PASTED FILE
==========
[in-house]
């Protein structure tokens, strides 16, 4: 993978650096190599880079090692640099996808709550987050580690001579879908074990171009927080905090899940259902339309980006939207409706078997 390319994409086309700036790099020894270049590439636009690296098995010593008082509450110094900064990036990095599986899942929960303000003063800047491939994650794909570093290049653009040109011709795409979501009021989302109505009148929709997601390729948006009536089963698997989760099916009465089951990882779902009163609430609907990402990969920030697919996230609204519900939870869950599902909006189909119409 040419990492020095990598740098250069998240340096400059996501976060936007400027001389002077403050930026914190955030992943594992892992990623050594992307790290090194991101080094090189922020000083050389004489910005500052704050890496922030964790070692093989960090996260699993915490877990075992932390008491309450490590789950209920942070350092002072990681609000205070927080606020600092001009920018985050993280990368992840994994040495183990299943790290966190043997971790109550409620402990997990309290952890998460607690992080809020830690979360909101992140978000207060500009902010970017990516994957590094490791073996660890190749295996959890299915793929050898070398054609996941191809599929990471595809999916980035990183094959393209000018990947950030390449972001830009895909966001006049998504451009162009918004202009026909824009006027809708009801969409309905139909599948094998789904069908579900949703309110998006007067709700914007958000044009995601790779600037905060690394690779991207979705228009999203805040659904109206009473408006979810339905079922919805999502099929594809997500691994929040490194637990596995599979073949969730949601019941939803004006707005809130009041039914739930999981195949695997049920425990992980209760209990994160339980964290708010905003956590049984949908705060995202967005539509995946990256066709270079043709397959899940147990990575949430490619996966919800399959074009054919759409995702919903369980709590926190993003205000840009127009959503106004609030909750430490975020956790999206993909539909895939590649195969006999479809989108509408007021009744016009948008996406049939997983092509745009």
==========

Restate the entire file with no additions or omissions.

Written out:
[in-house]
């Protein structure tokens, strides 16, 4: 993978650096190599880079090692640099996808709550987050580690001579879908074990171009927080905090899940259902339309980006939207409706078997 390319994409086309700036790099020894270049590439636009690296098995010593008082509450110094900064990036990095599986899942929960303000003063800047491939994650794909570093290049653009040109011709795409979501009021989302109505009148929709997601390729948006009536089963698997989760099916009465089951990882779902009163609430609907990402990969920030697919996230609204519900939870869950599902909006189909119409 040419990492020095990598740098250069998240340096400059996501976060936007400027001389002077403050930026914190955030992943594992892992990623050594992307790290090194991101080094090189922020000083050389004489910005500052704050890496922030964790070692093989960090996260699993915490877990075992932390008491309450490590789950209920942070350092002072990681609000205070927080606020600092001009920018985050993280990368992840994994040495183990299943790290966190043997971790109550409620402990997990309290952890998460607690992080809020830690979360909101992140978000207060500009902010970017990516994957590094490791073996660890190749295996959890299915793929050898070398054609996941191809599929990471595809999916980035990183094959393209000018990947950030390449972001830009895909966001006049998504451009162009918004202009026909824009006027809708009801969409309905139909599948094998789904069908579900949703309110998006007067709700914007958000044009995601790779600037905060690394690779991207979705228009999203805040659904109206009473408006979810339905079922919805999502099929594809997500691994929040490194637990596995599979073949969730949601019941939803004006707005809130009041039914739930999981195949695997049920425990992980209760209990994160339980964290708010905003956590049984949908705060995202967005539509995946990256066709270079043709397959899940147990990575949430490619996966919800399959074009054919759409995702919903369980709590926190993003205000840009127009959503106004609030909750430490975020956790999206993909539909895939590649195969006999479809989108509408007021009744016009948008996406049939997983092509745009």